After getting the lowdown on the condition, I asked Will just why films and TV shows keep getting insomnia wrong and his answer was essentially “because it’s just not a very visually interesting condition.”

“If you were to show insomnia accurately, it would just be someone tossing and turning with their eyes closed trying to get to sleep,” laughs Will, “it’s pretty boring so movies and shows need to make it entertaining somehow.”

That’s… fair enough.

When you throw in scientific studies showing that insomnia leads to weight gain rather than the scenes of weight loss we’ve been fed, it means that we’ve been somewhat duped this whole time but it was all in the name of staving off boredom.

If The Machinist had portrayed insomnia realistically, Christian Bale should’ve been rocking his fat Dick Cheney body while trying to get comfortable in bed for eight hours instead of what we ended up seeing.

Towards the end of our chat about insomnia and why The Machinist is bullcrap, Will casually joked that he’s probably not going to sleep that night. When I asked why, he said that just chatting about insomnia to me is enough to get his brain fixated on the topic and thus unable to switch off.

After apologising profusely, he laughed and shrugged it off as something he’s used to the bitter irony of chatting about insomnia only for it to trigger a bout of insomnia.

“The sleepless night will be worth it if you get people reading.”

Today I Learned: Ryan Reynolds Played A White Indian Boy Way Before His Deadpool Fame

Imagine a white teenage Gandhi.

Many Hollywood actors have had to do some pretty dodgy movies or jobs before they “made” it and Ryan Reynolds is no exception. But whereas others did weird ads or dressed in drag, the would-be Deadpool star starred in a 1993 movie where he played a *checks notes* white boy who was raised in India.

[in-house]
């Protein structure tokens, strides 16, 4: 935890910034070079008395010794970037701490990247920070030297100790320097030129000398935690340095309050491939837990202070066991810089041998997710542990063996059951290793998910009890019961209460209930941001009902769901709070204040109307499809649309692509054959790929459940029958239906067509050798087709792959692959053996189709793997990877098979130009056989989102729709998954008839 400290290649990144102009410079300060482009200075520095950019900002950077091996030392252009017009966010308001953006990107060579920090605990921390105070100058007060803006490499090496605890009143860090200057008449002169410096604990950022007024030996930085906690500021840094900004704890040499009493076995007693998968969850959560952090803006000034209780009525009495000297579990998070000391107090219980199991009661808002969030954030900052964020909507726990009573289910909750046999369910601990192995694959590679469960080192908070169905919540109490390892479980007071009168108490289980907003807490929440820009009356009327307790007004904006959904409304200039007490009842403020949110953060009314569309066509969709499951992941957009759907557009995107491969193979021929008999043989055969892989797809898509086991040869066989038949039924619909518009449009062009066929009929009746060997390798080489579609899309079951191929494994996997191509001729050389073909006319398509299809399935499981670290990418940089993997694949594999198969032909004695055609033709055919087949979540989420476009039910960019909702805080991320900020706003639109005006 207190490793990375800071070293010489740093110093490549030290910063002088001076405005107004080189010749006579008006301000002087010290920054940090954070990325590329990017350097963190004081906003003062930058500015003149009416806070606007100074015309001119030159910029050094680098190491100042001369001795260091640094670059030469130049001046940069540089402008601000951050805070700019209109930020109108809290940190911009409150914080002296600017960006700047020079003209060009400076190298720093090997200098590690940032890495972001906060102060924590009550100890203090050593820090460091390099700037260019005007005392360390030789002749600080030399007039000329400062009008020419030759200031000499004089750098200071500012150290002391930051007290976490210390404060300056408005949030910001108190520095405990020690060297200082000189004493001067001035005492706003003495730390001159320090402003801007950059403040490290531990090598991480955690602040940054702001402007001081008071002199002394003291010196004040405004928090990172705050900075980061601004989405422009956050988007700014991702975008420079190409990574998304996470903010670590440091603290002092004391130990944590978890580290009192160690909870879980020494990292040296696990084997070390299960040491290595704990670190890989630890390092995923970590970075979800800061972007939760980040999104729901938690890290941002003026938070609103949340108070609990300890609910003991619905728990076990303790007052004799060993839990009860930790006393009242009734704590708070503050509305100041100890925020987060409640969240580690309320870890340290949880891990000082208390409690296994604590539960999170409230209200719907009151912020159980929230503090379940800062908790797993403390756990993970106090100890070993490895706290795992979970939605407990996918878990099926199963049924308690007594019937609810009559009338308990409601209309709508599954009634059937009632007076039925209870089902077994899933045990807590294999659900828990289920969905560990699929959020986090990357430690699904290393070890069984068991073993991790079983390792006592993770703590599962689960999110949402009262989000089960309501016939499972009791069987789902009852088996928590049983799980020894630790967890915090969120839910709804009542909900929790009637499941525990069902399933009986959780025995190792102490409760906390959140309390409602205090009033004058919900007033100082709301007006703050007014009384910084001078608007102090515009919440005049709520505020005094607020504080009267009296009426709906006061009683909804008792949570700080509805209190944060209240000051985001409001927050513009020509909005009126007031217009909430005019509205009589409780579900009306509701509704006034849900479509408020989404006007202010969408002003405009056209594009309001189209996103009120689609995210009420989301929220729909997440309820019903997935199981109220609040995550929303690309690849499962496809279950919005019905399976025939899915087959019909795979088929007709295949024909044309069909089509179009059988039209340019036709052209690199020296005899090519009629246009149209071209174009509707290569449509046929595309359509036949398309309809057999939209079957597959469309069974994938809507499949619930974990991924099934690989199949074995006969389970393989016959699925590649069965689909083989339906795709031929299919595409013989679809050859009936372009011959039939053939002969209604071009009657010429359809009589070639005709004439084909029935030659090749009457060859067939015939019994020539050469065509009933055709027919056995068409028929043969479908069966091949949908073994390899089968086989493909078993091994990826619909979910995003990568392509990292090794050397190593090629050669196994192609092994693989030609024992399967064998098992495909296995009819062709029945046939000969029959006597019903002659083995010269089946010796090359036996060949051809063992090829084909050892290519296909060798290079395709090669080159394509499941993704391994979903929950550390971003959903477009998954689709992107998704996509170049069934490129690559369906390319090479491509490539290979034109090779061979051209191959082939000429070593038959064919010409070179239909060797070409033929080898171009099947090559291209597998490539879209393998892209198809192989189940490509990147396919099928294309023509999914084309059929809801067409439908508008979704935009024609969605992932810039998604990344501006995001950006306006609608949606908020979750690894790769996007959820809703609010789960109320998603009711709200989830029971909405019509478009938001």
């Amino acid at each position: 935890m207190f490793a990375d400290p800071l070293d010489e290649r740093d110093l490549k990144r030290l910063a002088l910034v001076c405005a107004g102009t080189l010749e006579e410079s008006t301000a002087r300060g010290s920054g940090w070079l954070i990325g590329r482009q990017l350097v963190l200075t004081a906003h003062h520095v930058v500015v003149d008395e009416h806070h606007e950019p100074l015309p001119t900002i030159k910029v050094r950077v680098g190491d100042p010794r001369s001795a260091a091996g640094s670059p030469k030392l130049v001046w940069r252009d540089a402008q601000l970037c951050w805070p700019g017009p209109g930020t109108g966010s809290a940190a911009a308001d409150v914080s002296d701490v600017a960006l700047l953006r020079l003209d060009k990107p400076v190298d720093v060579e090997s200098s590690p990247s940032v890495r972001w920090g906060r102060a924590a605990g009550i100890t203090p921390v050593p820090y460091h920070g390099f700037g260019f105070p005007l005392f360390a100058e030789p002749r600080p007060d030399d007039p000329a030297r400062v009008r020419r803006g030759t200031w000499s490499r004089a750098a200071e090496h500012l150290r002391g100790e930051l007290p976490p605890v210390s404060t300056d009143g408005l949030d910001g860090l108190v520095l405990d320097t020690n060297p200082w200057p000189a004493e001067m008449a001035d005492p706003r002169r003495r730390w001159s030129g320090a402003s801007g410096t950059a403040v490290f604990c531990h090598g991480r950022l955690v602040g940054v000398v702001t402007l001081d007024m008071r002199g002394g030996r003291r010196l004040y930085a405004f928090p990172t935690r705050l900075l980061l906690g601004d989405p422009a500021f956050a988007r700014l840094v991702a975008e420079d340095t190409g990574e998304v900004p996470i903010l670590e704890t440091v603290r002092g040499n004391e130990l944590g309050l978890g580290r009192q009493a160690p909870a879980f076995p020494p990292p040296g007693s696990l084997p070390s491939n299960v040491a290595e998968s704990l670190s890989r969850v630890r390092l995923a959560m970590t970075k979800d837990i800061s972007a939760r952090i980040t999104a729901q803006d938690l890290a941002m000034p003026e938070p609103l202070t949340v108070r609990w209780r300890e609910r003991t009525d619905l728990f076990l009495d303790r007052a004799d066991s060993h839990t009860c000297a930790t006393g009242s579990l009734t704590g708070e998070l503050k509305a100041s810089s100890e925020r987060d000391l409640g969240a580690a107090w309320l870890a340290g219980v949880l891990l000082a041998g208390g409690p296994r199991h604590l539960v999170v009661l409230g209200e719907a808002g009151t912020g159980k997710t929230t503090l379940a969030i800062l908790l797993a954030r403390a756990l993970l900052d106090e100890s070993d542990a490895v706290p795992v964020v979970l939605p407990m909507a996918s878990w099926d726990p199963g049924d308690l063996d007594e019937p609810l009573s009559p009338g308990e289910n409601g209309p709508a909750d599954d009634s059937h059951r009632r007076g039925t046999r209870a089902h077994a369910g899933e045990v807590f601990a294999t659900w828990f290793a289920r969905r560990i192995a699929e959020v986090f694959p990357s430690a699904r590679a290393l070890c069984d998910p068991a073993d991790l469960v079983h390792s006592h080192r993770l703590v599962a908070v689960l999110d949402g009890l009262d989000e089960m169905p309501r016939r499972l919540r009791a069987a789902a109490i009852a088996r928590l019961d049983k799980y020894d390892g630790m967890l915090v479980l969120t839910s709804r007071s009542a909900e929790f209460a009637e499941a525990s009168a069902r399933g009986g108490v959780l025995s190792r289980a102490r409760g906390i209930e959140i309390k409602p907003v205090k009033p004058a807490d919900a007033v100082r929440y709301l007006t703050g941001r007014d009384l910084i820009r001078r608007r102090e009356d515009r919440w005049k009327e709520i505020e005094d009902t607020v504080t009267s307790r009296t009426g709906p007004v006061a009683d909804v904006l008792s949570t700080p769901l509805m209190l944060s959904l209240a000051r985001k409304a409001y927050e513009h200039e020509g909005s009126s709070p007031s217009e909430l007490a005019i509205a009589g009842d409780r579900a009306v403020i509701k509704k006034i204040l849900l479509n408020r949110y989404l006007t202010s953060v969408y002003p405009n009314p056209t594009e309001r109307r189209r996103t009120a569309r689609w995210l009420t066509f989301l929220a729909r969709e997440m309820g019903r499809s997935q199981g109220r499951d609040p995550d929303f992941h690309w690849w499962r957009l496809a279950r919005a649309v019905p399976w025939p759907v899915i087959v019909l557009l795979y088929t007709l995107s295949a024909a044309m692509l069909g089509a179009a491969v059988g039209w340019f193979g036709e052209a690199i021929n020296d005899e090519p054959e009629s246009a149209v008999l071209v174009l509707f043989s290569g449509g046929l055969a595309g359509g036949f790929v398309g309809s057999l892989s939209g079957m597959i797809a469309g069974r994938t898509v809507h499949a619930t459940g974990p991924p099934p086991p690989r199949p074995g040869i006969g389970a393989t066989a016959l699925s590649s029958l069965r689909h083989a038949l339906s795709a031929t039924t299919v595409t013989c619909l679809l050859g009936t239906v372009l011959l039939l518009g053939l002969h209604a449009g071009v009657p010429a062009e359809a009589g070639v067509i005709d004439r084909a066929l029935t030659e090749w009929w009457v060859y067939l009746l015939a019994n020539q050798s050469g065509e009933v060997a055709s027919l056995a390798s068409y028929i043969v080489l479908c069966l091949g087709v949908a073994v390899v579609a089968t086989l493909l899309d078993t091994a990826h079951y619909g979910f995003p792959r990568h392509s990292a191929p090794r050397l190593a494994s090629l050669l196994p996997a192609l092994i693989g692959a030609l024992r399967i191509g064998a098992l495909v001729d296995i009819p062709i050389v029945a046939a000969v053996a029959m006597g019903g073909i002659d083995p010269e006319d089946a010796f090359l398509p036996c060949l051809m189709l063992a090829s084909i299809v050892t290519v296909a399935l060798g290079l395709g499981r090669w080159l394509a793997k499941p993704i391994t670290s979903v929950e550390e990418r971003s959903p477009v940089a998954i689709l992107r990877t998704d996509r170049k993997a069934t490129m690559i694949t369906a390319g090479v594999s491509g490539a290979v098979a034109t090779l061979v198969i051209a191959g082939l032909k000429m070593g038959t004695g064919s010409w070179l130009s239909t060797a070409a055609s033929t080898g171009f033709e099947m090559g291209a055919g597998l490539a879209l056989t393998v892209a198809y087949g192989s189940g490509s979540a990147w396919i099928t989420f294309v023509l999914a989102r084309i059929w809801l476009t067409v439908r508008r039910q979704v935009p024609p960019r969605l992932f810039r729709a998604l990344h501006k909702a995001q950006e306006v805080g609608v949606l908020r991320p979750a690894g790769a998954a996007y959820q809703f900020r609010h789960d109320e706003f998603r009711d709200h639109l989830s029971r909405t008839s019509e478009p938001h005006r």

Titled Ordinary Magic, the film was based on a novel and is about a young boy who was raised in India by his activist father and is brought up to be an upstanding warrior of social activism.

But when his dad dies, the boy is forced to move in with his aunt in Canada and what ensues is a classic coming-of-age story in which he learns to adjust to his new surroundings and whatnot.

It’s not exactly the easiest film to get a hold of but some generous soul uploaded the entire thing onto YouTube for everyone’s viewing pleasure.

You’d think the filmmakers would’ve cast an experienced film actor for the part but someone in their infinite wisdom thought it was a good idea to cast a 16-year-old newbie named Ryan Reynolds from Canada as a character who is essentially a white teenage Gandhi.

But hey, he must’ve killed his audition because next thing you know we got the future face behind Deadpool making his big film debut as a kid from India.

Now the film isn’t exactly memorable and it barely passes the “watchable” bar but it is fascinating to see a teenage Ryan Reynolds in his first ever film role, mostly because he puts on a horrendously bad Indian accent throughout the whole thing.